I've spent the last week trying to fill in the research blanks on The Unquiet, the Parker novel that should, God willing, be published in 2007. I had almost forgotten how much I enjoy research, in part because The Book of Lost Things was such a different novel and its research, old folk tales and some World War II stuff apart, centered more on my memories of my own childhood than anything else.
I brought with me to the US the initial draft of The Unquiet. I imagine it would be almost unintelligible to anyone who tried to read it as a coherent narrative. My first draft tends to be a little rough. There will be inconsistencies of dialogue and character. Some characters will appear in the early stages only to disappear later, their failure to manifest themselves once again left entirely unexplained. Some things seem like good ideas at the start, but quickly prove to be distractions from the main thrust of the book, and as soon as that realisation hits me I tend to let those elements slide.
I don't fret too much about how untidy the text may be (although, in my darker moments, I wonder what might happen if I didn't live to finish the book and someone else, for whatever reason, decided to piece together whatever was left behind. I wish them luck. I mean, I've written it, and sometimes even I'm not entirely sure that I always look forward to trying to put all of the pieces together). After all, there's nobody looking over my shoulder, and my main aim is to get the plot and characters from A-Z, even if that means bypassing Q and R entirely, and occasionally having to loop back to P just to reassure myself that I have a vague notion of what I'm doing.
I'm always curious about how other authors do their research. I know quite a few who don't bother too much about going to the places featured in their books. I suppose they feel that it is, after all, fiction, and a fictitious street in a real city doesn't have to capture too much of the reality of the city itself. To be honest, I sometimes see their point. After all, I've never been to Boise, so if I read a novel set there I'm likely just to take the author's word for what it's like. Even citizens of Boise itself might be likely to give the author an occasional "Get Out of Jail Free" card for the odd lapse as long as he or she doesn't locate Boise in, say, Alabama, or have its inhabitants extolling the virtues of morning dips in the ocean.
On the other hand, I really feel that I have to know a place to write about it, even if my knowledge is never going to be quite as deep as those who have lived there all their lives. The Unquiet is set very much in Maine, almost as a reaction to The Black Angel, the plot of which spanned continents and hundreds of years of history. A portion of it is set in and around the town of Jackman, which lies just below the border with Quebec. (As someone remarked to me over dinner, it's where Americans go to throw rocks at Canadians.) I've been up to Jackman a couple of times now, and each time I learn a little bit more. On this visit, I made a 400 mile round trip in a day just to talk with a lovely lady from the town's historical society, and it was worth every minute of the journey.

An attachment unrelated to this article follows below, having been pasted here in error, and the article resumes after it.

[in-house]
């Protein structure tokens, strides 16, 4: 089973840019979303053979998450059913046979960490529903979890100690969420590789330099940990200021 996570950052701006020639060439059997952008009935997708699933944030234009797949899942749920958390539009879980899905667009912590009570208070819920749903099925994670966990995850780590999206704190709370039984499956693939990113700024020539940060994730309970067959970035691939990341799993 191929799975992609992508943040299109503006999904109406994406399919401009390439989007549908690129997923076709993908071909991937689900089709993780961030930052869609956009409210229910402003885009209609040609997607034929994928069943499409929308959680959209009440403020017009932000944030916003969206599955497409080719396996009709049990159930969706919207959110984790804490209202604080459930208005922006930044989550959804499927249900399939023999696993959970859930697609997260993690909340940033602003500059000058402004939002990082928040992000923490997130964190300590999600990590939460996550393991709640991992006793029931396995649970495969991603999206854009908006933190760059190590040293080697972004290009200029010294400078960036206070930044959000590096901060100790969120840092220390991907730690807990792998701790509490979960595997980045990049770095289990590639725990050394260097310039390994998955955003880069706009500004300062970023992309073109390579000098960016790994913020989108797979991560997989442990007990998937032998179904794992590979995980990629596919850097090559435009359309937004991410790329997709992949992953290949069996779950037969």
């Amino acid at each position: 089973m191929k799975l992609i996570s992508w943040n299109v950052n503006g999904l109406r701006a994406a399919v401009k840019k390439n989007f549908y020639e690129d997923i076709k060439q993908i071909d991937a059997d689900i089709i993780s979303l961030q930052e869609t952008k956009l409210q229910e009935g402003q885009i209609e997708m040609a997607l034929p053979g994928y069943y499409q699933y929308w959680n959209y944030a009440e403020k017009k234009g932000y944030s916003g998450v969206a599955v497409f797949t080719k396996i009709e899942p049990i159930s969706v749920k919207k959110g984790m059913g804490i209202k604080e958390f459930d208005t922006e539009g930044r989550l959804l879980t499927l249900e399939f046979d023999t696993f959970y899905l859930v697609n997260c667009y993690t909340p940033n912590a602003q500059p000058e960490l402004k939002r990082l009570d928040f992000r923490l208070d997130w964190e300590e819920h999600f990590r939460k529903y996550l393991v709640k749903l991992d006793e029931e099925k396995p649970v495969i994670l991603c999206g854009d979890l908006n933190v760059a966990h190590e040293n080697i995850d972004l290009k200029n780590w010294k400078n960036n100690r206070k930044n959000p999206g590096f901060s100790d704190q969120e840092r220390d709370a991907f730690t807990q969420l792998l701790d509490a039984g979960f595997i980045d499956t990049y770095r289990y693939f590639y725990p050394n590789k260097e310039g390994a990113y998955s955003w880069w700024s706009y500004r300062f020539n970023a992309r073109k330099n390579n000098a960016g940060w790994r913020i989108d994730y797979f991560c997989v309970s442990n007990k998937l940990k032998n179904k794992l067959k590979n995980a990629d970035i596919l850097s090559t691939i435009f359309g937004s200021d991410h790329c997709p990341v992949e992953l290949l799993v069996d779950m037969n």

Along the way, I passed a museum, one that I had never visited but which had always aroused my curiosity. I took a little time out to visit it and, in the process, discovered a little nugget of Maine history which corresponded perfectly with a significant part of the plot of The Unquiet. I would never have encountered it had I not taken the time to travel and explore.
Perhaps I'm fortunate to have the luxury of being able to poke around in a place far from home, to walk to the library of the Maine Historical Society and spend a day requesting old books and manuscripts, following up one story after another, slowly tracing the history of people and places that seem at once alien yet strangely familiar. Most of what I find I won't use - in the past, perhaps particularly with Every Dead Thing, I was reluctant to throw away research that I'd painstakingly amassed, but now I think I'm learning to keep only the good stuff, to separate the wheat from the chaff - but everything that I've seen or read about helps to make the people and places in question more real to me, and in that way I hope I can make them real to those who read my books.
Now I'm heading for home, with a notebook jammed with jottings and a folder packed with photocopies and newspaper cuttings. I will sit down at my desk, go back to the start of the draft, and slowly begin to rewrite. In a sense, the hard work is done. I know that I have the skeleton of a novel. Now it's time to add flesh to it.
Oh, and a little blood. Just a little. . .
This week John read
Pig Island by Mo Hayder
Bradenburg by Henry Porter
and listened to
Broken Boy Soldiers by The Raconteurs
Cannibal Sea by The Essex Green
Living With War by Neil Young